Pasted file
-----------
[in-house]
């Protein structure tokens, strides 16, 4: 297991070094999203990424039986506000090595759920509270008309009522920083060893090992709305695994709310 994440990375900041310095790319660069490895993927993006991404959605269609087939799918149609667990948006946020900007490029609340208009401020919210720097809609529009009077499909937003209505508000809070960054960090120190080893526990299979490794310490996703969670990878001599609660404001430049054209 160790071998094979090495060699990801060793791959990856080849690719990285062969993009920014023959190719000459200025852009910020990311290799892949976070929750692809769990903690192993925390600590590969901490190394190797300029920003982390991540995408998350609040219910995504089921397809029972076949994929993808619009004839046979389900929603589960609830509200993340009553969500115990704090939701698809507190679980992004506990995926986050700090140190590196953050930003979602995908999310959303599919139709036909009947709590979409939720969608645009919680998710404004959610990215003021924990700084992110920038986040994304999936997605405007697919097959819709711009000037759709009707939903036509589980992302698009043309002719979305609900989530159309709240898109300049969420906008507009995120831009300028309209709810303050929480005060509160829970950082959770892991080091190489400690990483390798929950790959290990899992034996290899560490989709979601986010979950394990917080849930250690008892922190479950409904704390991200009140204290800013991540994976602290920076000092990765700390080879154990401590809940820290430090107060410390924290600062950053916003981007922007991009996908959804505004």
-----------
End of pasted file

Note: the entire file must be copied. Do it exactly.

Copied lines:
[in-house]
């Protein structure tokens, strides 16, 4: 297991070094999203990424039986506000090595759920509270008309009522920083060893090992709305695994709310 994440990375900041310095790319660069490895993927993006991404959605269609087939799918149609667990948006946020900007490029609340208009401020919210720097809609529009009077499909937003209505508000809070960054960090120190080893526990299979490794310490996703969670990878001599609660404001430049054209 160790071998094979090495060699990801060793791959990856080849690719990285062969993009920014023959190719000459200025852009910020990311290799892949976070929750692809769990903690192993925390600590590969901490190394190797300029920003982390991540995408998350609040219910995504089921397809029972076949994929993808619009004839046979389900929603589960609830509200993340009553969500115990704090939701698809507190679980992004506990995926986050700090140190590196953050930003979602995908999310959303599919139709036909009947709590979409939720969608645009919680998710404004959610990215003021924990700084992110920038986040994304999936997605405007697919097959819709711009000037759709009707939903036509589980992302698009043309002719979305609900989530159309709240898109300049969420906008507009995120831009300028309209709810303050929480005060509160829970950082959770892991080091190489400690990483390798929950790959290990899992034996290899560490989709979601986010979950394990917080849930250690008892922190479950409904704390991200009140204290800013991540994976602290920076000092990765700390080879154990401590809940820290430090107060410390924290600062950053916003981007922007991009996908959804505004």